So you have a school aged child, or maybe a few. Sometimes it can be real battle when it comes to homework time. Creating a dedicated study space with the least possible amount of distractions can be a real benefit to reducing the headaches for all. However, as we don’t all live in large houses with plenty of spare rooms, it pays to think a little creatively when it comes to creating the study space.
The most obvious place for a child to study is in their own room, but you don’t need to stick to this rule at all. Indeed, many city dwellers with multiple kids may not even have the luxury of each child having their own room to work in. The key is to escape from the hustle and bustle of the house to promote focus and concentration. The area you choose should be free from as much ambient noise as possible, such as TV sounds.
Finding a small niche can sometimes work well. You don’t need a whole room, once you start to look at the under used spaces around the home. As Harry Potter knows well, the space under stairs can be a super useful area. With a little creativity it is often possible to carve out quite a good space for all ages of kids. The key is to work with the angles and shapes you have, don’t try to go against them. You can normally comfortably fit a good sized desk and shelves under a set of stairs, even if they may need to be custom made to fit the space. No one likes clutter and its really not good for study at all, so factor in lots of storage space to hide all that mess. An even better idea is to install some sliding doors that can completely hide the space when not in use. Be sure you use quality door hardware from leading suppliers such as Brio, who make some the of the finest door hardware for sliding doors in the market, with many architects using their products for high end designs to great effect. Check them out.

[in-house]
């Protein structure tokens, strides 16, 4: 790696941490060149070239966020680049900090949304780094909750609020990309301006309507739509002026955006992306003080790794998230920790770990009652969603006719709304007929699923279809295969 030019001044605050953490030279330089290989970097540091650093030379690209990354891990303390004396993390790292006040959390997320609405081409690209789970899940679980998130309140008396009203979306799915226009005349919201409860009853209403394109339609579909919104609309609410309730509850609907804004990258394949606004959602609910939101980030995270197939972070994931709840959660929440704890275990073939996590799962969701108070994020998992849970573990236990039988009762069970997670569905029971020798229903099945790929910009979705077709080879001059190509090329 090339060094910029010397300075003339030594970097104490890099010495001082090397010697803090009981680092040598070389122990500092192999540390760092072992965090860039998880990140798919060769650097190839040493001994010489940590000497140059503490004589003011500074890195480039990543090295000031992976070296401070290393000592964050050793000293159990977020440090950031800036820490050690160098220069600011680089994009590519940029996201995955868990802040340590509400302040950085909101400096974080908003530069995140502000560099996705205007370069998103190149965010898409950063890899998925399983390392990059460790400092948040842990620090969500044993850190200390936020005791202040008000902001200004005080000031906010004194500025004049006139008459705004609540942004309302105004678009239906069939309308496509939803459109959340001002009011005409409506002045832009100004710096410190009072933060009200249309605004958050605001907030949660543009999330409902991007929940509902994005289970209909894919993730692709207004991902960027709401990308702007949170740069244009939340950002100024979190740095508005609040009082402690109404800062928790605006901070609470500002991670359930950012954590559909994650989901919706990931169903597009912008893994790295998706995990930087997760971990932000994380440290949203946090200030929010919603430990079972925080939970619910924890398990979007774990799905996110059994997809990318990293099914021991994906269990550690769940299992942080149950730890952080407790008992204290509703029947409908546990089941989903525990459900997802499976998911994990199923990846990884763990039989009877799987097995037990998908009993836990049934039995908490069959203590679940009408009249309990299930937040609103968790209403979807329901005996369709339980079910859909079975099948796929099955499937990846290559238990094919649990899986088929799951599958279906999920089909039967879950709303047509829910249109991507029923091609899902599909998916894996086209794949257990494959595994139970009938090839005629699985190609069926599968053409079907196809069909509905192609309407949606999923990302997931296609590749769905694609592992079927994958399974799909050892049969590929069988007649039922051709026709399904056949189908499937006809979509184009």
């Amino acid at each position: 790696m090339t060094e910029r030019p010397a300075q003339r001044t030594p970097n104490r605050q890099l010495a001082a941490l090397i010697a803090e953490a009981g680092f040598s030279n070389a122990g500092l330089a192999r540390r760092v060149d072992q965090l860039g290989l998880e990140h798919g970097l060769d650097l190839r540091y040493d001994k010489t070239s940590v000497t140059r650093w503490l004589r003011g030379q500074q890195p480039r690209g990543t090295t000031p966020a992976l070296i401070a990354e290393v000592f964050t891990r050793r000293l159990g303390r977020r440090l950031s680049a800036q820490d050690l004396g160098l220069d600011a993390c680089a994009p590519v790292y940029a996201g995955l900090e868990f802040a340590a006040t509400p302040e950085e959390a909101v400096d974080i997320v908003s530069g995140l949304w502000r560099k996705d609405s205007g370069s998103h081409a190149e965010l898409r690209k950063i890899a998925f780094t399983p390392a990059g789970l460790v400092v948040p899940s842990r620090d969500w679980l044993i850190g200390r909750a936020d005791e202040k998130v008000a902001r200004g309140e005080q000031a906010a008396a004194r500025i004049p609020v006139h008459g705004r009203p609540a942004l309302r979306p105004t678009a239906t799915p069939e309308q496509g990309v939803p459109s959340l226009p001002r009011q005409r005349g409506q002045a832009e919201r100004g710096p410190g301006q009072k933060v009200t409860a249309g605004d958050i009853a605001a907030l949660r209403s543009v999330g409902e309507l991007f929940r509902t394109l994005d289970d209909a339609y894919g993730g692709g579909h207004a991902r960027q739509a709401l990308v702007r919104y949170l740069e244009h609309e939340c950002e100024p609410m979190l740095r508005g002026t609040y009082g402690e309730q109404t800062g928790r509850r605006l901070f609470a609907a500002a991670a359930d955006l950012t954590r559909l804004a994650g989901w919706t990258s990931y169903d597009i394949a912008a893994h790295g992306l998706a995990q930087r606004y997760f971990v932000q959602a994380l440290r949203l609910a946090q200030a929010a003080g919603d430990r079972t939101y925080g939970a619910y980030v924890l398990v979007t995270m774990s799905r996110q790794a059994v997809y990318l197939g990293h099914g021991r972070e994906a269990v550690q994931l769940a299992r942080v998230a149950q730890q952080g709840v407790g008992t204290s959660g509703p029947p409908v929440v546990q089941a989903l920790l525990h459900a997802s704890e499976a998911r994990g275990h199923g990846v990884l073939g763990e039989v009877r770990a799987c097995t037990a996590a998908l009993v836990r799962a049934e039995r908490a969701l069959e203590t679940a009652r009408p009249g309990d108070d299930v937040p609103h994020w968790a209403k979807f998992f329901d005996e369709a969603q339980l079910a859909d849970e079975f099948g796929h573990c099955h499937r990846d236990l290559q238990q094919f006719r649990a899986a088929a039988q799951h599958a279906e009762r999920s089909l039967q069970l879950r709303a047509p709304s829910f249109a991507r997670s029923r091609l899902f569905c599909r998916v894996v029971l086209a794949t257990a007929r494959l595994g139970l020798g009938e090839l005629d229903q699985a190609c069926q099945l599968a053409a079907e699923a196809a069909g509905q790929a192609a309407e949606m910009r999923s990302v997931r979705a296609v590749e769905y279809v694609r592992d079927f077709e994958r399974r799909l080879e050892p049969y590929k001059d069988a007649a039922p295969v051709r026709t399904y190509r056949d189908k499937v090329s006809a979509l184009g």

Lighting is of course very important, so try to choose a space that has lots of natural light if possible. However you also need to be aware of too much direct sunlight falling on the study area blinding the hardworking student. Wherever the space, good task lighting is a must. A nice jointed lamp or overhead spotlights can work a treat here. Moreover, consider how to manage the vast amounts of cables that are needed these days. Make sure you have enough power points to satisfy even the most tech savvy teenager.
So there you have it, creating a great study space doesn’t need a whole room, just a small space and lots of bright ideas.